Simulating Playback

Although you can simulate many individual events using the Simulate menu options in Cue editors, Track editors, Phrase Trigger editors, and Trigger editors, and simulate running most Expressions within their Expressions Editor or from the Expresions Report, all of these approaches use randomly selected data to simulate a single, isolated event. You need something more powerful in order to test what will happen with a related set of triggers, cues, or expressions when they are reacting to an actual track being played.

The most meaningful and reliable way to do this, of course, is to connect some actual player hardware, take Beat Link Trigger online, load up a track, and play it. This lets your expressions access all the data available through the Beat Link library, and lets you see how your cues and triggers line up with the audio of the track itself.

But sometimes it is useful to be able to test approximately how things are going to work when a track is played, even if you can’t hear it playing. Many triggers, cues, and expressions only need information that can be simulated. In that case, you can still get a sense of how your related cues and triggers will work with each other even when you don’t have player hardware available, using BLT’s Shallow Playback Simulator, which is available in the Triggers window Network menu when you are not online:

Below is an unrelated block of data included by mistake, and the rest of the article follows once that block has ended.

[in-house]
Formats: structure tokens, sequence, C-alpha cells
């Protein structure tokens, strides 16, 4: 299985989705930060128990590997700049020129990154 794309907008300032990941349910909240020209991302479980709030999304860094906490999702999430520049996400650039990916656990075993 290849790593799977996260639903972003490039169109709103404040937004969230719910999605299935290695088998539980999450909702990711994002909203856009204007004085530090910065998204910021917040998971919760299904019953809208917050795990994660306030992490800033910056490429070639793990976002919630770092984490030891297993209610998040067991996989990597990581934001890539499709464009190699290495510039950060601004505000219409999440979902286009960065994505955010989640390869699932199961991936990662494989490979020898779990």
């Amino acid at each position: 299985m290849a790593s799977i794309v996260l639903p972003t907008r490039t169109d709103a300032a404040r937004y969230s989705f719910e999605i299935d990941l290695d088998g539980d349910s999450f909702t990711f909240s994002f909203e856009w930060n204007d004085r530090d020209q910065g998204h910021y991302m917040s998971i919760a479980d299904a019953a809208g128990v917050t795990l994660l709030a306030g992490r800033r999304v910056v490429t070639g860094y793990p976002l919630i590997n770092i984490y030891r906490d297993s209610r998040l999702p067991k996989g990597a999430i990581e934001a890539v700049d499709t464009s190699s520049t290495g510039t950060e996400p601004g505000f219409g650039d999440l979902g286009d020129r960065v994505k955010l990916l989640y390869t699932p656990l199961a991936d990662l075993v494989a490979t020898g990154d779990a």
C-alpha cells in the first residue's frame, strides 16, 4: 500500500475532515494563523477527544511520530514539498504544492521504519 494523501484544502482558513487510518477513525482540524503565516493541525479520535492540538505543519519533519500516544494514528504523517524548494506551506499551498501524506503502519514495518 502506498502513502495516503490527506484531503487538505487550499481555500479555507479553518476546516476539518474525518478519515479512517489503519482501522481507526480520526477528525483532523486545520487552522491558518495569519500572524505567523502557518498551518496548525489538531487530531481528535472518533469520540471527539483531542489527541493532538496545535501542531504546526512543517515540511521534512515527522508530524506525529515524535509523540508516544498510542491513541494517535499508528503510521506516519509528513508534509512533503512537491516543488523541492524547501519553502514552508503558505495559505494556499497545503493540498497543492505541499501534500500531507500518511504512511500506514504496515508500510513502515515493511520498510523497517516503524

New Playback Simulator

This opens a Shallow Playback Simulator window:

Shallow Playback Simulator

The simulator allows you to pick which Player Number it is using, in the range 1 through 6 (as with CDJ-3000s). You can open up to six of these Simulator windows at the same time, each using a different Player Number, so you can simulate a full complement of hardware playing different (or the same) tracks at the same time.

The On-Air and Master check boxes allow you to configure whether the simulated player is reporting itself as On-Air or as the Master player (which may affect aspects of your triggers, cues, and expressions that you want to test).

The Track menu allows you to configure the track that will seem to be loaded and playing in the simulator. If you have no Show files open (or if those shows have no tracks imported in them), then there will be two tracks to choose from, the same two tracks which are simulated in the OBS Streaming Overlay when you are offline. But any tracks that you have imported into open Shows will also be available to choose.

The Play button allows you to toggle the simulated player between playing and paused, and the Pitch slider allows you to adjust the playback speed between -50% and +50%. The current effective tempo at the point of the track being played is displayed on the right.

You can quickly “needle jump” to any point in the track by clicking in the waveform preview that makes up the bottom part of the Simulator window.

Just as when a real track is playing, you will see its effects in the Triggers window, any Track rows and Cues Editor windows for the chosen track, and any Phrase Triggers that have been activated by the playing track, as well as their Cues Editor Windows if they are open.

If you have configured your Cues Editor window to Auto-Scroll, it will scroll along with simulators that are playing the seme track, just as it will for real player hardware. This is handy for watching your cues activate and deactivate.

When you close a Simulator window, it is as if the corresponding player has been turned off or disconnected from the network; its effects will disappear from all the windows that were responding to it.

As soon as you start the process of actually going online, all of the Simulator windows will be closed automatically, because they cannot coexist with real players.